Republicans are about to lose a big political advantage they’ve held since 2011: majority control in the House of Representatives. Democrats will make up the majority come January, meaning they get to call the shots. We checked in with one Democrat party leader Eric Swalwell to ask how they’ll get along with a Republican Senate and President. Swalwell, of California, is on the House Judiciary and Intelligence Committees and has looked into alleged ties between Trump and Russia.
Sharyl: Are you for impeaching the president? Are you one of those members that is saying, "We're going to push forward on that"?
Eric Swalwell: I'm for investigating alarming conduct, and if there's an airtight case to be made and bipartisan buy in, and a red line's been crossed, we need to tell the American people why impeachment is the remedy. But I see it as an extraordinary remedy that we should proceed with caution and make sure that the American people understand why we would do that. Right now we're not there yet.
Sharyl: There are some members, some Democrats who do want to push forward on impeachment already. How can you be trying to impeach him at the same time you're trying to get cooperation?
Eric Swalwell: Well, I think we have to compartmentalize also, and I think actually to the president's credit, I've seen him be able to compartmentalize because he likes to sign things. We've seen him at the signing ceremonies putting a signature on bills that are passed. He can expect that we'll put bills before him, and I do think infrastructure, as a former developer, that is a priority for him. And I hope we can find a consensus with Republicans and the president on that.
Sharyl: There are some Democrats, as you know, who have advocated for, I guess what they call open borders, meaning, I think anybody who would want to start a caravan and come across the southern border is allowed in. What's your position on how that adds to the dialogue or the challenge here?
Eric Swalwell: Yeah. I'm for a secure border, but to make sure that we understand the root cause of why caravans come here. They're not coming here maliciously or to try and take something that we have. You have to understand that when a mom without shoes and a baby without much clothes takes a 1,000 mile journey, it's because what they're fleeing is so terrifying, and so deficient in opportunity that they have nowhere else to go.
Sharyl: I will just say for the benefit of the doubt, probably most people are, as you described. But we know for a fact some are not, and it's hard to know when we're not screening them properly. Isn't that a challenge?
Eric Swalwell: Yeah. Well, I think anyone who comes into our country, yes, of course, whether it's on a visa, or they're visiting family members, of course we want to make sure they're screened, and we want to make sure that if you commit a crime or hurt somebody that you're gone. But, as I said, for the undocumented who are here and are trying to work to create a small business or support their family, we want to make sure that we find that pathway to citizenship for them.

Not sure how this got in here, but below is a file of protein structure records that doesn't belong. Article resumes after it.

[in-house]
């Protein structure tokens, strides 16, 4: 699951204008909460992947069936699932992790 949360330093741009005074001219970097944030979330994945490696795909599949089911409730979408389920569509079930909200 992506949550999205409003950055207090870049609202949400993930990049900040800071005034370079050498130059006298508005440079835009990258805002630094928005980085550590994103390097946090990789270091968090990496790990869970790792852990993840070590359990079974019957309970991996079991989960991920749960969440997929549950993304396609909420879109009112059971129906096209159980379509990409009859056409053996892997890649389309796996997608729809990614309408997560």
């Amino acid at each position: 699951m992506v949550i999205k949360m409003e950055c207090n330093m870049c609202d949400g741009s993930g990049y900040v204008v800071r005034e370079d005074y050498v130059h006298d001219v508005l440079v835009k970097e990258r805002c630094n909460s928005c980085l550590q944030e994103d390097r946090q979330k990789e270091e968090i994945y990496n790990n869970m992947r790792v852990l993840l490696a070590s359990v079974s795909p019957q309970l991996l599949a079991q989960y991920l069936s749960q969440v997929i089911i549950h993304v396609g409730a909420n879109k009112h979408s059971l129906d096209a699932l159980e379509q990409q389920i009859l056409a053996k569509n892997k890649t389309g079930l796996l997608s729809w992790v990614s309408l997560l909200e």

Sharyl: On the Russia investigation and the investigation into President Trump's alleged Russia ties, What are your conclusions so far?
Eric Swalwell: 16 is the number I think that's important when you think about the Russia investigation. It's 16 officials in the Trump family, the Trump business, and on the Trump campaign who were in contact with the Russians, and I think this is important to distinguish Russians from, say, Brits or Mexicans, or Aussies.
Sharyl: To counter point, it's not against the law to be in touch with the Russians. Happens every day. Are you certain that there aren't Democrats or campaign officials on the other side that have been in touch with Russia? In fact, I think we know there were in touch with Russia and Ukrainians. It doesn't necessarily mean there was anything amiss.
Eric Swalwell: Yeah, I am seeking to change some of the rules around this.
Swalwell is proposing a law called Duty to Report requiring federal candidates and their family to tell authorities if foreign powers offer them illicitly obtained political opposition research.
Sharyl: So Democrats climbed that hill, and took the House back over, but now you really have to govern. And there's a lot of talk about the push-me-pull-you between the more liberal or even radical members of your party and the ones that are, I think more like what you've expressed here today on immigration and other issues. How do you sort through that? That's now in your lap.
Eric Swalwell: We should understand that being in the majority in the House of Representatives does not mean that we're in a position right now where we can advance signature policy issues with President Trump and Republicans controlling the White House and the Senate. We are in a position, though, to protect what's at stake better so than we were just in the last two years.
Sharyl: What can Democrats take away from having watched the Republicans "be in power" these past few years?
Eric Swalwell: We should seek to unite where we can. Unity has always been the strength of the Democratic party, and we've seen in the last couple years that the Republicans have been at war with themselves, and they have the White House, the Senate, and the House, and here we are just days away from a government shutdown. And people ask, "How could you control all three and not be able to sort out a budget among yourselves?" I hope we remember our job in the next two years is to protect what's at stake, and that if we win the House again, and if we win the Senate and the White House, then we can advance the issues we care about. But now is not a time to be at war with each other
By the way, Swalwell says he’s looking into a Presidential run for 2020.